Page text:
Natalie Digate Muth by Natalie Digate Muth

Military childThe American Council on Exercise (ACE) is based in San Diego, a city well known for its beautiful weather, beaches, high levels of physical activity and its large military population. With the Navy, Marines and Coast Guard having major installations in San Diego, more than 100,000 active-duty, retired and veterans of the armed forces live here. ACE is proud to support the military and draw attention to the Month of the Military Child.

April was designated “Month of the Military Child” in 1986 by former Defense Secretary Caspar Weinberger to highlight the important role and sacrifices of children of service members, who are repeatedly faced with cross-country moves, a deployed parent and other challenges, as well as the unique pride in having a parent willing to give his or her all for our country. Speaking from my own experience, my four-year-old son, who was born while my husband was on a 13-month deployment to Iraq, couldn’t be prouder that his dad was a Marine Officer. Along with a “lawler” (lawyer), explorer and “seller,” Marine tops his list of future careers.

In celebration of Month of the Military Child, we’d like to share a few ideas on how to support military families, especially the children, to provide them with the extra help and encouragement they need to thrive.

  1. Reach out to military kids in your neighborhood, coworkers’ families or your child’s school and thank them for their sacrifice and their parent’s service to our country. This simple gesture can go a long way in helping them to feel that their sacrifice is making a difference and is appreciated.
  2. Volunteer for one of the many programs associated with Operation: Military Kids. For example, many 4-H clubs, Boys & Girls Clubs and YMCAs offer fun physical-activity programs to help military kids develop life-long healthy habits. Or, offer to fill in for a deploying service member who leads a local sports team or youth group.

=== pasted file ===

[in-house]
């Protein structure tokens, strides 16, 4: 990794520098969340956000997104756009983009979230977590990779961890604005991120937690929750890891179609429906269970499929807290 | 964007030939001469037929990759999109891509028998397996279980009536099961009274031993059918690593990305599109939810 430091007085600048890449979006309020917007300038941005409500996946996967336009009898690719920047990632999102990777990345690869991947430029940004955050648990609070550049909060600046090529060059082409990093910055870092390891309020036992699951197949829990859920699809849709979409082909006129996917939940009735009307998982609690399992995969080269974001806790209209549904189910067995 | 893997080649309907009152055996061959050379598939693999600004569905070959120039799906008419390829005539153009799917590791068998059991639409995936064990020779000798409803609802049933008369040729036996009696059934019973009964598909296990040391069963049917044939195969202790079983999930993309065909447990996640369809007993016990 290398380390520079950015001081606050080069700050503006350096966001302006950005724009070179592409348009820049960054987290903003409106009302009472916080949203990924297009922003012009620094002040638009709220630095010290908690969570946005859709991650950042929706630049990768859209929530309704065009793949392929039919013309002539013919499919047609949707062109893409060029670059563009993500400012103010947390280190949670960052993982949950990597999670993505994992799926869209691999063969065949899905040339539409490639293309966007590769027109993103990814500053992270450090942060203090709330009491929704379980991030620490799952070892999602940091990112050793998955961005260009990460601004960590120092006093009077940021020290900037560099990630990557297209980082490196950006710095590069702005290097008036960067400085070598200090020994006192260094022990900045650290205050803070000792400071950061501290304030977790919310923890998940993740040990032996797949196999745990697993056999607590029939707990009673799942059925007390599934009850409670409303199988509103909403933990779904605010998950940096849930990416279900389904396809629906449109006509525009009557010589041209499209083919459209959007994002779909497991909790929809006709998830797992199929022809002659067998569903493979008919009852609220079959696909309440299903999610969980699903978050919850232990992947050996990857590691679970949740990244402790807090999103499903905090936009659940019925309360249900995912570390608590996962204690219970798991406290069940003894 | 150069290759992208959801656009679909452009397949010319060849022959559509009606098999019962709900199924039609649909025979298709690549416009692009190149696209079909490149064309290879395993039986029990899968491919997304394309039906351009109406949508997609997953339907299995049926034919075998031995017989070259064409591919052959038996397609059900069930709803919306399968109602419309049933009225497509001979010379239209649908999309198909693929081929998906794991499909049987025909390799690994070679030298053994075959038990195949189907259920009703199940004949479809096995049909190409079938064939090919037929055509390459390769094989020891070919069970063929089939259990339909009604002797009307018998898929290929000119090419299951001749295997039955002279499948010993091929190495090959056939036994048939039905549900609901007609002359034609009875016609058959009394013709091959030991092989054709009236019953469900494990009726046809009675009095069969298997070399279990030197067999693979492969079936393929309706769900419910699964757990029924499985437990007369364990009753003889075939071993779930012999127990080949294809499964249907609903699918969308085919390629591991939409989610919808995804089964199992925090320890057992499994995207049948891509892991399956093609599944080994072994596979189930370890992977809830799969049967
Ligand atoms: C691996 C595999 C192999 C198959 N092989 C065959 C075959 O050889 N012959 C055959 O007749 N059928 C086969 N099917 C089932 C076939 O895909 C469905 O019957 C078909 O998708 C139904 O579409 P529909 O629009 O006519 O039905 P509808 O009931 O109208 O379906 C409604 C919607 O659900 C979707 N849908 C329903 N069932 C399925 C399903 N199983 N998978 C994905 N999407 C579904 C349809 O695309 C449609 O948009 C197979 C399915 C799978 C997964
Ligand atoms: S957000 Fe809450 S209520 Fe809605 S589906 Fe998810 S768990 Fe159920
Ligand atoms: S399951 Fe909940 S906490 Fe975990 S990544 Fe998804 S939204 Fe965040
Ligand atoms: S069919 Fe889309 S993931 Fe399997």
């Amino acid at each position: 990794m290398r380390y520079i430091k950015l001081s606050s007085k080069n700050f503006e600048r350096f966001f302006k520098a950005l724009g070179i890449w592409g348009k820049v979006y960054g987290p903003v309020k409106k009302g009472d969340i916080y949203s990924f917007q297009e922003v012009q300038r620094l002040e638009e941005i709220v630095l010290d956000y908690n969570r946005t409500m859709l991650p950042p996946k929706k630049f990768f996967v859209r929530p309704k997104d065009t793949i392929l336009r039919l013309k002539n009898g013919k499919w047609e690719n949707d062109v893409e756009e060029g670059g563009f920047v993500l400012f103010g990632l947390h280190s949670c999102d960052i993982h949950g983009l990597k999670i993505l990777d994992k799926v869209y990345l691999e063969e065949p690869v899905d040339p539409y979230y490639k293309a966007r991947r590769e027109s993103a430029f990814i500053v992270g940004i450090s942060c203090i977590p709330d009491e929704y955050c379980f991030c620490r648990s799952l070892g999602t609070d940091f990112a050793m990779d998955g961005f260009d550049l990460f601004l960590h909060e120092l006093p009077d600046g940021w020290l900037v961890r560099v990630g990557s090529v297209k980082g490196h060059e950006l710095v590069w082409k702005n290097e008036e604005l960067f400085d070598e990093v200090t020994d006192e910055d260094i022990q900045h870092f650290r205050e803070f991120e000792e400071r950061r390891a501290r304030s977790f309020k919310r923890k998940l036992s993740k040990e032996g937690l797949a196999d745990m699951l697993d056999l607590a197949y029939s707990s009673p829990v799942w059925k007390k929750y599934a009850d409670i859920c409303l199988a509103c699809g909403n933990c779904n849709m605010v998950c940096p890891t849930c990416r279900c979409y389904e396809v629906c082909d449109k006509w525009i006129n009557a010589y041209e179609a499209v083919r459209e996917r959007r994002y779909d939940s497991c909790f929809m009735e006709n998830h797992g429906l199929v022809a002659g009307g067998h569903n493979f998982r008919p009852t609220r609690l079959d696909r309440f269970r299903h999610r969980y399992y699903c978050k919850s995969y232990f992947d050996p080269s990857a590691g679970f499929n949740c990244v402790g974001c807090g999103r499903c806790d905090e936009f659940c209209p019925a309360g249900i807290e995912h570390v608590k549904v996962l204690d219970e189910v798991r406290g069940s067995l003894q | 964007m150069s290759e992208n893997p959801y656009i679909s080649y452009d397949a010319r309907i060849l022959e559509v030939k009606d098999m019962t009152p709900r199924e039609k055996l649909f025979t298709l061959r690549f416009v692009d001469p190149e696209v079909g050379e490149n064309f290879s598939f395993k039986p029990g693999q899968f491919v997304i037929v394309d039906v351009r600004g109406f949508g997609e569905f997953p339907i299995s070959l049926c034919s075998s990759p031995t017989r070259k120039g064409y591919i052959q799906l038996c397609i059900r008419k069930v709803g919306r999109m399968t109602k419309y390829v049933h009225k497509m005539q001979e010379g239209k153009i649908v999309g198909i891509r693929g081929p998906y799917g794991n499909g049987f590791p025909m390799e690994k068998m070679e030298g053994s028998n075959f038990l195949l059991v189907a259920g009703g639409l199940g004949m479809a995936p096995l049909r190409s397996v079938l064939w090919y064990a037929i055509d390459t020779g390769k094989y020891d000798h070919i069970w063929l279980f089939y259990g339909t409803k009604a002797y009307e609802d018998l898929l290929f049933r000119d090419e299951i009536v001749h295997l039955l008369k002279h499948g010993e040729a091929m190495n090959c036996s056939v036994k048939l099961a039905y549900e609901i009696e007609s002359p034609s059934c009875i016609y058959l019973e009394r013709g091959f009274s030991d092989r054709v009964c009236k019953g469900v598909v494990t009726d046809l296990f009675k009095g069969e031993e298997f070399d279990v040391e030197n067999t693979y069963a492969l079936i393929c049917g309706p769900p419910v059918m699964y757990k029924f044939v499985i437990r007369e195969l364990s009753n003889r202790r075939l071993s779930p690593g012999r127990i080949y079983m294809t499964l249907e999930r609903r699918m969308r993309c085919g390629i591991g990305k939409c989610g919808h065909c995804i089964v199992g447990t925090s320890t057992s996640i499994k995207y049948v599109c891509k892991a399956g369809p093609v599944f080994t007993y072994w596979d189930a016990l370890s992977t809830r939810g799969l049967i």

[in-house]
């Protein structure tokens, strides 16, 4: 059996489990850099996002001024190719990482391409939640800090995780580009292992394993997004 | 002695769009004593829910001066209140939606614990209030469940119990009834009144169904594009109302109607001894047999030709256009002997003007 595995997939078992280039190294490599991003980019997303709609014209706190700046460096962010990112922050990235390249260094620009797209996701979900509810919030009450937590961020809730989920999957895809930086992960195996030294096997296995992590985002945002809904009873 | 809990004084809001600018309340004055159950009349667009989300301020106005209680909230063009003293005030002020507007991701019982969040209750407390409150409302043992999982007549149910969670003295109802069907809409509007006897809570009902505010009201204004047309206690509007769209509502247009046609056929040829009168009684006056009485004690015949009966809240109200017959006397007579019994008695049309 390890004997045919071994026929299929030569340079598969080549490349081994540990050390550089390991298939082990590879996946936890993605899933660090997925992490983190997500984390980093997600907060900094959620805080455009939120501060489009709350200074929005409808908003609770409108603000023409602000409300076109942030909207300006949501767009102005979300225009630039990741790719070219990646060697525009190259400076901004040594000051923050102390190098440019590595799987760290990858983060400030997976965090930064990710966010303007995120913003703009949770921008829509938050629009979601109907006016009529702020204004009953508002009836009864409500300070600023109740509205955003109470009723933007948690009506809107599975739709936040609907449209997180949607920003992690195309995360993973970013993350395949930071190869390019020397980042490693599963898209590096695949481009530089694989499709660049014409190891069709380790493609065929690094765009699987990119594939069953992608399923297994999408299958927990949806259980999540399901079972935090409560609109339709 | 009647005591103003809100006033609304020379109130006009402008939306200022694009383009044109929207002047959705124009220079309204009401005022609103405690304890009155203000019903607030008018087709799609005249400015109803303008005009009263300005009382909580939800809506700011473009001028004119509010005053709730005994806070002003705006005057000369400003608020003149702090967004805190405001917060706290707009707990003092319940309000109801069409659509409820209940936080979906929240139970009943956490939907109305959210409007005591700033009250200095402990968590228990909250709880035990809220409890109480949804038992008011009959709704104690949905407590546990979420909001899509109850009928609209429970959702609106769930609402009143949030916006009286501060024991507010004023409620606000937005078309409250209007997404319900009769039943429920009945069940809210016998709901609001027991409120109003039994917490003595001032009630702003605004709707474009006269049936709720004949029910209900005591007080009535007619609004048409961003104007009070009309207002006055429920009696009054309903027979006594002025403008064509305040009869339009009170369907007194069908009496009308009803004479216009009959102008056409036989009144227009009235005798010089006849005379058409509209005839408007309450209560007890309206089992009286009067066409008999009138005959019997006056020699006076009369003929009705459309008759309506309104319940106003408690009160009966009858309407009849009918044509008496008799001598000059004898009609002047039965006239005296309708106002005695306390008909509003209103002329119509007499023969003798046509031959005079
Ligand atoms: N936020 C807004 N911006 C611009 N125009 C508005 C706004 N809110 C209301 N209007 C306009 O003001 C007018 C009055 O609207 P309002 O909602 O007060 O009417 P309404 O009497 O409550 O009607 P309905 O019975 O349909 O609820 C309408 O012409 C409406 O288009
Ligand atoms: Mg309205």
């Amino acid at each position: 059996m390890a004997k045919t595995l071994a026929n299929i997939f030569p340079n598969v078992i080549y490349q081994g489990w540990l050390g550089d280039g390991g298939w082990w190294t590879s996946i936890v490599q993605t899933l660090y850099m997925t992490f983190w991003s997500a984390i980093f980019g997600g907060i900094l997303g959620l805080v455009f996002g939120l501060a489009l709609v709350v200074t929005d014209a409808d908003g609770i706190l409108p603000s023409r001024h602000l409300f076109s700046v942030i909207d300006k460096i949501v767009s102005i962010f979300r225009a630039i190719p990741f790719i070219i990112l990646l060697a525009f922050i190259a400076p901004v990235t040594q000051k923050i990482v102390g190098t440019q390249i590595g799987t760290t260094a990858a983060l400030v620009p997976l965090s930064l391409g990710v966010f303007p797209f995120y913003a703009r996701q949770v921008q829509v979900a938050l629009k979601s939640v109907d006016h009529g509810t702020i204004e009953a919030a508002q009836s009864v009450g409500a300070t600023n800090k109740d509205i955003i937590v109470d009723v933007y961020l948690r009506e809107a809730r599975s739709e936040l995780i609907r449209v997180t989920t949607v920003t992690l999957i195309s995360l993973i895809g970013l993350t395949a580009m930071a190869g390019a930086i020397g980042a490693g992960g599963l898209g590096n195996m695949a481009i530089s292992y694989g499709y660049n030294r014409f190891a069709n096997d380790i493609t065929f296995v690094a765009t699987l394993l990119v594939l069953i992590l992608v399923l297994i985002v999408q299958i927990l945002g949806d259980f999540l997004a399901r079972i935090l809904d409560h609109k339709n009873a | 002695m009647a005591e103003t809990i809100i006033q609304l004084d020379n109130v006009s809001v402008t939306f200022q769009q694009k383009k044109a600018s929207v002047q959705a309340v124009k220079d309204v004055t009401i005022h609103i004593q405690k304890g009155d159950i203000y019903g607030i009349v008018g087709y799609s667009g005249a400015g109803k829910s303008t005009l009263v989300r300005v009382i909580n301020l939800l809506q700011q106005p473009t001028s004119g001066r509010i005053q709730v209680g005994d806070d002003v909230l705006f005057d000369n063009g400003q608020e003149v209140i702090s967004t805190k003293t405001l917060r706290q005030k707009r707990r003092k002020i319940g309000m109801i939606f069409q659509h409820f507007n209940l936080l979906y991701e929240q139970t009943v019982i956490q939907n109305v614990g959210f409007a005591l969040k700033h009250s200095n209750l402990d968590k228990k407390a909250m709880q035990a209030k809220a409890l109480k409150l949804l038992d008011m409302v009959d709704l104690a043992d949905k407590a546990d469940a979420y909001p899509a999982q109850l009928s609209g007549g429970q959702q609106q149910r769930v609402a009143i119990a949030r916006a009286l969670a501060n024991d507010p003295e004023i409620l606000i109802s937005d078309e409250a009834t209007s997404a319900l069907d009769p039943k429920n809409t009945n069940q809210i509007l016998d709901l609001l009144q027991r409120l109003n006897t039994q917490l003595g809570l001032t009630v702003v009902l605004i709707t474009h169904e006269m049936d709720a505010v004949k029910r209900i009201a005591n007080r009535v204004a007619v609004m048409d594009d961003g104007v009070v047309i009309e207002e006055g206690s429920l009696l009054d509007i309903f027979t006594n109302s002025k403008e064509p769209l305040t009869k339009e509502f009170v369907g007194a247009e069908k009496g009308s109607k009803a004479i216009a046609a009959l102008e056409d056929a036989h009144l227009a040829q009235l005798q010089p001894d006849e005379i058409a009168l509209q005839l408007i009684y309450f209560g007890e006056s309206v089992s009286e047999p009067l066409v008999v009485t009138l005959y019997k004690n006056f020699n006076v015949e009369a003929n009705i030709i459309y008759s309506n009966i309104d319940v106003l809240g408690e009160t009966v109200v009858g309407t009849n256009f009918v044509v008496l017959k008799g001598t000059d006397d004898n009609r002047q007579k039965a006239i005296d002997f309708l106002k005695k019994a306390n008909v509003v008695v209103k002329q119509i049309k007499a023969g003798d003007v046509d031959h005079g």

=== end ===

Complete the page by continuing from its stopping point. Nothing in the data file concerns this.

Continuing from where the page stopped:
3. Consider including a donation to programs that support military youth in your giving plans. For example, Operation Purple summer camp provides opportunities for military kids to have fun in active environments, while also gaining skills to deal with the stresses of a parent’s deployment.
  4. Build empathy in your kids by reading books about deployment and military families. A list of ideas is included here. Books like these will help your kids understand what their military friends and classmates are experiencing when a parent is deployed or they have to get ready for yet another move.
  5. Together with your child, prepare a care package for a deployed service member. Make sure to include a note from your child in the package expressing thanks for the service member’s service. Any Soldier offers information on how to send care packages to soldiers, Marines, airmen and Coast Guard members overseas. Or, consider putting together a care package for the parent and family still at home. For example, when my son was born I received an extraordinarily generous package from Operation Shower, who was notified of my husband’s deployment by a supportive friend living on the opposite end of the country.
  6. Know when families in your network are going through a deployment, homecoming or reintegration and be a source of support. Take extra care to integrate a child with a deployed parent into your child’s social plans; offer to babysit for a friend whose spouse is deployed; deliver an unexpected meal to a family that may be coping with the deployment of a family member or celebrating the homecoming of a previously deployed parent.